A common description of the conflict: "Part of me really wants to use, but another part of me knows I should not." It turns out that both sides of this conflict are pulling the person toward relapse. Any thought of the incentive, positive or negative, is pulling you toward relapse. The longer the internal dialogue goes on the more certain the lapse. Instead of arguing about whether you should or should not lapse, think it through.

The first box is the immediate psotives of lapsing. Do not deny them or argue with them. Rather shift your attention to the next box: The short-term negatives of a first lapse. But do not just read the words; experience them. For example if "feeling guilty" is written, get yourself to experience what that guilt will feel like. Imagine how you will actually fell tomorrow if you lapse today, what is your self-image, self-talk, view of the future,etc. When you get to the long-term negative box, let your imagination go wild and really explore in detail the imagery that will elicit strong motivation to avoid that awful outcome.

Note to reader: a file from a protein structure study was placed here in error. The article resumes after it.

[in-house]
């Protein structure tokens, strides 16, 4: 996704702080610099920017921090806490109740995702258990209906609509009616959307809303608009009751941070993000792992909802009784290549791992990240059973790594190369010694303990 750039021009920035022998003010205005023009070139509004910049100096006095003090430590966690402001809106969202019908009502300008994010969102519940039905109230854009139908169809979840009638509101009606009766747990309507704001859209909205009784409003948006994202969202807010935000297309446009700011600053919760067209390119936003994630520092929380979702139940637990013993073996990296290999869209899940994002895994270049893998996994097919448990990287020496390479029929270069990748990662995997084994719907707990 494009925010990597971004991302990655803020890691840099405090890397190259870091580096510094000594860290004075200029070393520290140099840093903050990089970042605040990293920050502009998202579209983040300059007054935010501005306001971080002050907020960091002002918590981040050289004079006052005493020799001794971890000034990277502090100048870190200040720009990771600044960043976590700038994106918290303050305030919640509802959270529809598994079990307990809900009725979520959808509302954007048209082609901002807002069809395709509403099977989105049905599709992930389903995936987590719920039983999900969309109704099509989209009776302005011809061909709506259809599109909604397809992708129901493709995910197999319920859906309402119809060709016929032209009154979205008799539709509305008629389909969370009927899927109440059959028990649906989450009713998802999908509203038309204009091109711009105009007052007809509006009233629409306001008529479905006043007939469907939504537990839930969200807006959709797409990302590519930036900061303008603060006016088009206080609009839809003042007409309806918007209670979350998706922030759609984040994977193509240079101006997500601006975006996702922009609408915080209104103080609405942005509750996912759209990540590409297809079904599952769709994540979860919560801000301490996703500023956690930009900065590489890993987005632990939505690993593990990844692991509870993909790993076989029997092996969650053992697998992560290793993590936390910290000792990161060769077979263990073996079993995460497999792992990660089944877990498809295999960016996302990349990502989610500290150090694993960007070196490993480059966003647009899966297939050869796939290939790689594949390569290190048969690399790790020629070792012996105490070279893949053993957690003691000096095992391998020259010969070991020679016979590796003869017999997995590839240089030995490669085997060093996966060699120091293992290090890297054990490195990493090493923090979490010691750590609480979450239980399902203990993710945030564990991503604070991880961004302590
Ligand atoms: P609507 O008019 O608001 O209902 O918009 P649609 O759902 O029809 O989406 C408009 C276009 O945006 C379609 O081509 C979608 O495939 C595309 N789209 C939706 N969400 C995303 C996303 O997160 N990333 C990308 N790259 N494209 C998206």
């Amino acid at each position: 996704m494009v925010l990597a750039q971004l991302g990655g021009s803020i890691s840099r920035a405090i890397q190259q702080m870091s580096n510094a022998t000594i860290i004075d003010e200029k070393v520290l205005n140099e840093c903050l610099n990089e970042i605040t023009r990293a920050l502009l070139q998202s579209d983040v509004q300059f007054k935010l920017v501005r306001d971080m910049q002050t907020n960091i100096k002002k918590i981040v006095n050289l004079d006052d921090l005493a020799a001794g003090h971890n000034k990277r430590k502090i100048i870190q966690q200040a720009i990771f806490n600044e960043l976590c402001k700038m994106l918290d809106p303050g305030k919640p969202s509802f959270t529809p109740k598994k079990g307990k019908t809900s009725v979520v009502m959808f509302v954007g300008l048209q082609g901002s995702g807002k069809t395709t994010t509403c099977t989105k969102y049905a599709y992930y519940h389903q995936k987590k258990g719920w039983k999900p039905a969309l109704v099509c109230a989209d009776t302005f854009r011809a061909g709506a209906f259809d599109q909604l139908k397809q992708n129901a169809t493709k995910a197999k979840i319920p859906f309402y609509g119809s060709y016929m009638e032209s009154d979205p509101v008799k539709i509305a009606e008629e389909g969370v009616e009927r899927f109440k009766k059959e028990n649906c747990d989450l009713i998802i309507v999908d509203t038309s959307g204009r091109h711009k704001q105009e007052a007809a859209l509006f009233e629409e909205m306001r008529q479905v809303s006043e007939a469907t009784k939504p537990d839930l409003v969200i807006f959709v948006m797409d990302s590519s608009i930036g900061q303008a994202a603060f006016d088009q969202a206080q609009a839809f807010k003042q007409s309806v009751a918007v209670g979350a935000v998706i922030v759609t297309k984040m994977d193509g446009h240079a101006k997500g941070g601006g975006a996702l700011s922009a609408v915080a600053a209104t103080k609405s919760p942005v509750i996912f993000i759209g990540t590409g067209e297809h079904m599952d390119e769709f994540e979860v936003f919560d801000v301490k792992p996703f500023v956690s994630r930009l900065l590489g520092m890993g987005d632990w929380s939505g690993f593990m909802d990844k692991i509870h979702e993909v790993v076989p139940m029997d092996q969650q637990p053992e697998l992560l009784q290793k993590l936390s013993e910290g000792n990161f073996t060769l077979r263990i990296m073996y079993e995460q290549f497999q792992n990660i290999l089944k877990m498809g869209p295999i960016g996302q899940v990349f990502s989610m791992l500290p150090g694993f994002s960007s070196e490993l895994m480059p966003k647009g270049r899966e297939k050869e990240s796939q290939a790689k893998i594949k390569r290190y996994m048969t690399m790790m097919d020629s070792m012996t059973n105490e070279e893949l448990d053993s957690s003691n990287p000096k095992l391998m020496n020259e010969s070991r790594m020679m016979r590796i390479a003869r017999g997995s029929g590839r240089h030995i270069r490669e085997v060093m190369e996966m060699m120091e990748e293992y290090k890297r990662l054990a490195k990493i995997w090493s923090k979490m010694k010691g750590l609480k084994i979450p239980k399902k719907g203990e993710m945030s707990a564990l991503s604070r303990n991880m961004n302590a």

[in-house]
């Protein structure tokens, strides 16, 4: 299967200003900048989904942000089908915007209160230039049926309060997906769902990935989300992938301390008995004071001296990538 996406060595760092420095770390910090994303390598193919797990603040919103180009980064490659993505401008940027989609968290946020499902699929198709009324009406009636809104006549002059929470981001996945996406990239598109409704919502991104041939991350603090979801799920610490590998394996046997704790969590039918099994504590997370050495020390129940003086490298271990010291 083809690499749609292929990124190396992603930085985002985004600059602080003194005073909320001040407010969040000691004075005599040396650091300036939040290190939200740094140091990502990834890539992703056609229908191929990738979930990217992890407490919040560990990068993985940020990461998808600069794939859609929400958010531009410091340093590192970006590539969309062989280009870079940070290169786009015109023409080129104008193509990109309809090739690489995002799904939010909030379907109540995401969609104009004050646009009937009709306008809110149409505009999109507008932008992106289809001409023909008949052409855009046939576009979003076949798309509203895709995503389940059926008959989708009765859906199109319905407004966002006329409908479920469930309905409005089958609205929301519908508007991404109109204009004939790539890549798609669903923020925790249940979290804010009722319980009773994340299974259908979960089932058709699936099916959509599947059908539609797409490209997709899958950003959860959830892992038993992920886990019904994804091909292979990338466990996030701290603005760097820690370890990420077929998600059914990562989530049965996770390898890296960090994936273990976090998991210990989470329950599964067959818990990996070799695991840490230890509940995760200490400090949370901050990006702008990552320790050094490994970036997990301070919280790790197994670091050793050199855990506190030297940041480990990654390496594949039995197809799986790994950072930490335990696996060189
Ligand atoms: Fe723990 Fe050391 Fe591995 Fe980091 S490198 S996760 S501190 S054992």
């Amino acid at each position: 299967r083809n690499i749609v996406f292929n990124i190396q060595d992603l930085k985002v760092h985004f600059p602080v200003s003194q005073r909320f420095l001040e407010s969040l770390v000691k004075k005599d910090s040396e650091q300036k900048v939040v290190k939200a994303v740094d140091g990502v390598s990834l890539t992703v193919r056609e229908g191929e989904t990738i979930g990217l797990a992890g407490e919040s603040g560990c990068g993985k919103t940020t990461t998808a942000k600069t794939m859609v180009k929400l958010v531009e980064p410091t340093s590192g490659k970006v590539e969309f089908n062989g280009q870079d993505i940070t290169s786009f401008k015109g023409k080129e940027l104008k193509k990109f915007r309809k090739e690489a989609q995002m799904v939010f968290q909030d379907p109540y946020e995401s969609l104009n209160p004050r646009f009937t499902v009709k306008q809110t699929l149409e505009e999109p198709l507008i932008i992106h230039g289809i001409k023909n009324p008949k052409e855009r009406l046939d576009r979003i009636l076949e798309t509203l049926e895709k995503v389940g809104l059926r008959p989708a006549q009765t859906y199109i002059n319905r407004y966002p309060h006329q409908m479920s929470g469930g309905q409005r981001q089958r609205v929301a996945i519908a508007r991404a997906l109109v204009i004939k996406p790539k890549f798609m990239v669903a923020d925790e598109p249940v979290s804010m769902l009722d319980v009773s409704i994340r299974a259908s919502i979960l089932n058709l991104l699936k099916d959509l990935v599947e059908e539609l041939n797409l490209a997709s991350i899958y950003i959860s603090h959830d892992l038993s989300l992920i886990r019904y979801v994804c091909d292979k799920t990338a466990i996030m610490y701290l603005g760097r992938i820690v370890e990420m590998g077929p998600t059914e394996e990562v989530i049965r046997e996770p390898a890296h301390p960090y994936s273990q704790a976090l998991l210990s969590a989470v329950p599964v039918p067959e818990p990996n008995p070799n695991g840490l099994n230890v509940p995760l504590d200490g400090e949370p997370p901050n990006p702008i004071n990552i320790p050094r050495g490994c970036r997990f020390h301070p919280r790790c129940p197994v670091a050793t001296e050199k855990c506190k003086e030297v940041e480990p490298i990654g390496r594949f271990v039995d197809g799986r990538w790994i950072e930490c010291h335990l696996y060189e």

The Beliefs & Intentions Side

While the Decision Matrix reminds you of how you appriased the motivational contflict when you had access to your best cognitve resources the Beliefs and Intentions Side reminds you of what you believe when you have access to your cognitive gifts and how that enetity recommends you handle the conflict.

These are My Beliefs

This section provides a place to document what you now know to be true, but may forget during high-risk situations. Compose valid statements that will be helpful to you when you read them during a crisis. Below are some generic examples; yours may be more idiosyncratic.